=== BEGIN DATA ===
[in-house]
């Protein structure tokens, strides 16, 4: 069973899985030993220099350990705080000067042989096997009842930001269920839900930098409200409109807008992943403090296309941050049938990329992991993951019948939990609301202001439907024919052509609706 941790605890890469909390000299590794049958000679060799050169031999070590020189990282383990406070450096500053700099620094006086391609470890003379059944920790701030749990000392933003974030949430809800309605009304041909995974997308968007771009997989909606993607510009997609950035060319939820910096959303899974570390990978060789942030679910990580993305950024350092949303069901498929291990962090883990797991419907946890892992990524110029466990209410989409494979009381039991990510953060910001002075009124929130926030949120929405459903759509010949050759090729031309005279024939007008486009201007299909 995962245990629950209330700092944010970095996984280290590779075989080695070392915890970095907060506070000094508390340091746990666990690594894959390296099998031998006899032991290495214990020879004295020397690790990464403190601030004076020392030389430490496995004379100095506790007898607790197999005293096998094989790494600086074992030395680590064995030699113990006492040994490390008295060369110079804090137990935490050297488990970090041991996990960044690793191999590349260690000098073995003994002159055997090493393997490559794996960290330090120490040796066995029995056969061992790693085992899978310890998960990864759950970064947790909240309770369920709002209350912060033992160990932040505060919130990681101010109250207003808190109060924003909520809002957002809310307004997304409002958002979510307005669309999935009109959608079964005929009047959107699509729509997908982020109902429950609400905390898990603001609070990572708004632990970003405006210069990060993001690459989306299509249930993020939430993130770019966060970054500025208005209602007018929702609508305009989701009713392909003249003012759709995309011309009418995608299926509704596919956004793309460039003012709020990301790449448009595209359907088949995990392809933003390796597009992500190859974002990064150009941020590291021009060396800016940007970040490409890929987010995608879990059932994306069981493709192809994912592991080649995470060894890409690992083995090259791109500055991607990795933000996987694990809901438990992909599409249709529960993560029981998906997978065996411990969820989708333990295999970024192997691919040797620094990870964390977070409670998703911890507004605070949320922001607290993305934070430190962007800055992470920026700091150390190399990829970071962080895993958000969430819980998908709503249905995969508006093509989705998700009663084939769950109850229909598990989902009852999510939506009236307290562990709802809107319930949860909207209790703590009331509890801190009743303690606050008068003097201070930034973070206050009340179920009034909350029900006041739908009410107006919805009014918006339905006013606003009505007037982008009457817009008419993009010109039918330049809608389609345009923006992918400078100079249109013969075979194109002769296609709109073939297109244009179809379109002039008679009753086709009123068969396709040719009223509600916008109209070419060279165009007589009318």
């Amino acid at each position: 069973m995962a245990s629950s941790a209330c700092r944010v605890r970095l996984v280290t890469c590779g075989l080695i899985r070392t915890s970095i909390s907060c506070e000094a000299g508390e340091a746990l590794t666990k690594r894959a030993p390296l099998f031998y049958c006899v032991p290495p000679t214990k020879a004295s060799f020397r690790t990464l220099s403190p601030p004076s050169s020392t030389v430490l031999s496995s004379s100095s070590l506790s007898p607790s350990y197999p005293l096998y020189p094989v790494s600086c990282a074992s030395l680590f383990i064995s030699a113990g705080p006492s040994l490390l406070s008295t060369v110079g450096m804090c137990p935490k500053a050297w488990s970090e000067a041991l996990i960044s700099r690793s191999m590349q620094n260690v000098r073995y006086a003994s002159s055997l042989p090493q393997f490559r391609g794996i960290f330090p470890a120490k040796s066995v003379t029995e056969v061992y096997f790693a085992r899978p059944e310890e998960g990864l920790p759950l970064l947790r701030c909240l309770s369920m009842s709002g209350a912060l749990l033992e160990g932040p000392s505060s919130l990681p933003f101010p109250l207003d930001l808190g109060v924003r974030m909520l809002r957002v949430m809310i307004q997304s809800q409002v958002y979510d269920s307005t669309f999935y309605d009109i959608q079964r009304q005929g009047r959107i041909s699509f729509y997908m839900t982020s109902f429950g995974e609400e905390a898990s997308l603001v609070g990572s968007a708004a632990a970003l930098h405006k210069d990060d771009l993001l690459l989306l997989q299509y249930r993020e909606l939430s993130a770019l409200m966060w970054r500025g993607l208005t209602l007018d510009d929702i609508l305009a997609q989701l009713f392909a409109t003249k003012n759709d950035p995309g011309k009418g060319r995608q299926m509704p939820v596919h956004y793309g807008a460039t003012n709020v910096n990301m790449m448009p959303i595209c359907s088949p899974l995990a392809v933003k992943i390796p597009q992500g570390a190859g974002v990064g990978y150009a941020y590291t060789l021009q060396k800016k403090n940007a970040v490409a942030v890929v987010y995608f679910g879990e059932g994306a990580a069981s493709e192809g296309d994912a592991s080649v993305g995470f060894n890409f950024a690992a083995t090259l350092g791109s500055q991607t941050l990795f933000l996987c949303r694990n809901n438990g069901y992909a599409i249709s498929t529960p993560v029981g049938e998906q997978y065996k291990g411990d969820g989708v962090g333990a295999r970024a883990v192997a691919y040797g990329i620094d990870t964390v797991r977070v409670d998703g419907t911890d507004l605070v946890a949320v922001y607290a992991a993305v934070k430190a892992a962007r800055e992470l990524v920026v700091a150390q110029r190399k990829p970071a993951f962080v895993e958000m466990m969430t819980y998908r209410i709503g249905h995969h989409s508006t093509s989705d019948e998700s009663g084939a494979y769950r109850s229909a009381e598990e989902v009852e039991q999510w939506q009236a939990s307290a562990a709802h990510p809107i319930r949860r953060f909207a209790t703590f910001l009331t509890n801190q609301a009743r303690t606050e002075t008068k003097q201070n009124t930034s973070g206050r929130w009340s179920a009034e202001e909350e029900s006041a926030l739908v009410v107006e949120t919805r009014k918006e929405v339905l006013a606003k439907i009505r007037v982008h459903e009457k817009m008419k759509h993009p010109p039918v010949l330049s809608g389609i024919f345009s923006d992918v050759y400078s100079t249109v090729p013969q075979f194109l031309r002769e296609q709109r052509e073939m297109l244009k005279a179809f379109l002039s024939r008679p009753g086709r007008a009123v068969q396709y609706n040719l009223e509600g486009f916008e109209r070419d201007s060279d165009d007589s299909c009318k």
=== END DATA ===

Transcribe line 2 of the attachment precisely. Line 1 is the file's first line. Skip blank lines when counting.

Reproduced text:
């Protein structure tokens, strides 16, 4: 069973899985030993220099350990705080000067042989096997009842930001269920839900930098409200409109807008992943403090296309941050049938990329992991993951019948939990609301202001439907024919052509609706 941790605890890469909390000299590794049958000679060799050169031999070590020189990282383990406070450096500053700099620094006086391609470890003379059944920790701030749990000392933003974030949430809800309605009304041909995974997308968007771009997989909606993607510009997609950035060319939820910096959303899974570390990978060789942030679910990580993305950024350092949303069901498929291990962090883990797991419907946890892992990524110029466990209410989409494979009381039991990510953060910001002075009124929130926030949120929405459903759509010949050759090729031309005279024939007008486009201007299909 995962245990629950209330700092944010970095996984280290590779075989080695070392915890970095907060506070000094508390340091746990666990690594894959390296099998031998006899032991290495214990020879004295020397690790990464403190601030004076020392030389430490496995004379100095506790007898607790197999005293096998094989790494600086074992030395680590064995030699113990006492040994490390008295060369110079804090137990935490050297488990970090041991996990960044690793191999590349260690000098073995003994002159055997090493393997490559794996960290330090120490040796066995029995056969061992790693085992899978310890998960990864759950970064947790909240309770369920709002209350912060033992160990932040505060919130990681101010109250207003808190109060924003909520809002957002809310307004997304409002958002979510307005669309999935009109959608079964005929009047959107699509729509997908982020109902429950609400905390898990603001609070990572708004632990970003405006210069990060993001690459989306299509249930993020939430993130770019966060970054500025208005209602007018929702609508305009989701009713392909003249003012759709995309011309009418995608299926509704596919956004793309460039003012709020990301790449448009595209359907088949995990392809933003390796597009992500190859974002990064150009941020590291021009060396800016940007970040490409890929987010995608879990059932994306069981493709192809994912592991080649995470060894890409690992083995090259791109500055991607990795933000996987694990809901438990992909599409249709529960993560029981998906997978065996411990969820989708333990295999970024192997691919040797620094990870964390977070409670998703911890507004605070949320922001607290993305934070430190962007800055992470920026700091150390190399990829970071962080895993958000969430819980998908709503249905995969508006093509989705998700009663084939769950109850229909598990989902009852999510939506009236307290562990709802809107319930949860909207209790703590009331509890801190009743303690606050008068003097201070930034973070206050009340179920009034909350029900006041739908009410107006919805009014918006339905006013606003009505007037982008009457817009008419993009010109039918330049809608389609345009923006992918400078100079249109013969075979194109002769296609709109073939297109244009179809379109002039008679009753086709009123068969396709040719009223509600916008109209070419060279165009007589009318």